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Gerald Wilson, Cdcr #F-50712 v. C. Davis; E. Fontan; I. Bravo


September 4, 2012


The opinion of the court was delivered by: Hon. Bernard G. Skomal U.S. Magistrate Judge United States District Court


Gerald Wilson ("Plaintiff") filed this civil rights action pursuant to 42 U.S.C. § 1983. (Doc. No. 1.) Plaintiff's complaint alleges that Defendants violated his Eighth Amendment right to be free from cruel and unusual punishment when they subjected Plaintiff to excessive force. (Id. at 3.) Plaintiff alleges that he was slammed to his cell floor and received punches to his head. (Id. at 5.) Plaintiff further alleges that as he was escorted by Defendant Collins he was kicked in the head and that after arriving in the "sally port" Defendant Collins also slammed Plaintiff to the ground and "applied the sole of his boot to Plaintiff's head." (Id.)

Plaintiff is a prisoner that was proceeding pro se until this Court appointed him pro bono representation pursuant to General Order 596. (See Doc. No. 22.) Pro bono counsel was appointed on April 13, 2012. (Id.)

The instant motion concerns Plaintiff's request to amend the schedule in order to continue discovery for the purpose of taking two additional depositions. Pl.'s Memo of P&A at 2; Doc. No. 33-1. Defendants oppose the motion. Defs.' Opp'n at 4; Doc. No. 34.

I. Relevant Procedural and Factual Background

Pursuant to the original Case Management Conference Order Regulating Discovery and Other Pretrial Proceedings, all fact discovery was to be completed no later than October 11, 2011, and all expert discovery was to be completed no later than January 23, 2012. (Doc. No. 14.) Pro bono counsel was appointed on April 13, 2012 and officially substituted in as counsel of record on April 27, 2012. (Doc. Nos. 22, 24.)

On June 12, 2012, Plaintiff requested to reopen discovery in order depose Defendants, as well as to depose Defendants' expert witness. Joint Mot. to Reopen Discovery at 2; Doc. No. 27. Plaintiff specifically requested to reopen discovery until July 31, 2012. (Id.) Defendants did not oppose this request and agreed to exchange certain Rule 26 documents, produce Defendants' personnel records pertaining to excessive force against inmates, produce Defendants for deposition, as well as produce Defendants' expert for deposition. (Id. at 3.) This Court granted Plaintiff's request to reopen discovery in order to take Defendants' depositions, depose the expert witness, and to exchange the documents addressed in the motion to reopen discovery. (Doc. No. 28.) The deadline to complete the additional discovery was set for July 31, 2012. (Id.)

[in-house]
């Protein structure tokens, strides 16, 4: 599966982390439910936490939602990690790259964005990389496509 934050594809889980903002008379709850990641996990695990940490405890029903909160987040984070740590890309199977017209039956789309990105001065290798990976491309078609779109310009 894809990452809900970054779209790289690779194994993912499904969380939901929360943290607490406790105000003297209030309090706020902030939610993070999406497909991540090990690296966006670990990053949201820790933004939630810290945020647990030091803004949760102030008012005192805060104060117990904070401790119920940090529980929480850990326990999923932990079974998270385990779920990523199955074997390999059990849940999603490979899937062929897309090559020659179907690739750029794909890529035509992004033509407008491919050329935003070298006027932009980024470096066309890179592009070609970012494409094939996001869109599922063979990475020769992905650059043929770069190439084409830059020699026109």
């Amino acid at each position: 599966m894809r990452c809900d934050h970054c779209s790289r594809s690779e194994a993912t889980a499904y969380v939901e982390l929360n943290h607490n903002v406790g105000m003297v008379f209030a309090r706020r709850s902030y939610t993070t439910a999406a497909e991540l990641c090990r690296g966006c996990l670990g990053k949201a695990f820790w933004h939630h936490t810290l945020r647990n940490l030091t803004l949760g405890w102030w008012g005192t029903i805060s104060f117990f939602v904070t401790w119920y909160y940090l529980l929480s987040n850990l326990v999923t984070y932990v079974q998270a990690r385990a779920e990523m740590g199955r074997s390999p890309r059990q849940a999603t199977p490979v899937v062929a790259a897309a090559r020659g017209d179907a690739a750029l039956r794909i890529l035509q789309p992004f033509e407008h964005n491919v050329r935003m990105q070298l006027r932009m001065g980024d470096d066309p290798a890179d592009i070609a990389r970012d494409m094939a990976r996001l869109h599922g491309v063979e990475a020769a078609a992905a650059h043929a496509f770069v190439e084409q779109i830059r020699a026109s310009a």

On July 26, 2012-five days before the discovery deadline-Plaintiff filed the instant motion seeking an extension of time in order to complete additional discovery. Pl.'s Memo of P.&A. at 2. Specifically, Plaintiff wants to take two additional witness depositions. Id. The two witnesses that Plaintiff wants to depose were potentially present outside of Plaintiff's cell immediately after and perhaps during the time the alleged excessive force was applied. Id.

II. Plaintiff's Motion

Plaintiff seeks leave to extend discovery in order to depose two witnesses. (Doc. No. 33.) The first witness Plaintiff wants to depose is Officer Pickett. Id. Plaintiff believes Officer Pickett was present when Plaintiff was escorted by Officer Collins to the Investigative Services Unit ("ISU") holding cell, and therefore, had the opportunity to observe whether force was used during the escort and perhaps even in the cell. Id. at 2-3. Officer Pickett also completed a crime incident report stating that he witnessed Officer Bravo administer Miranda warnings to Plaintiff. Decl. Adler at Ex. A; Doc. No. 33-3.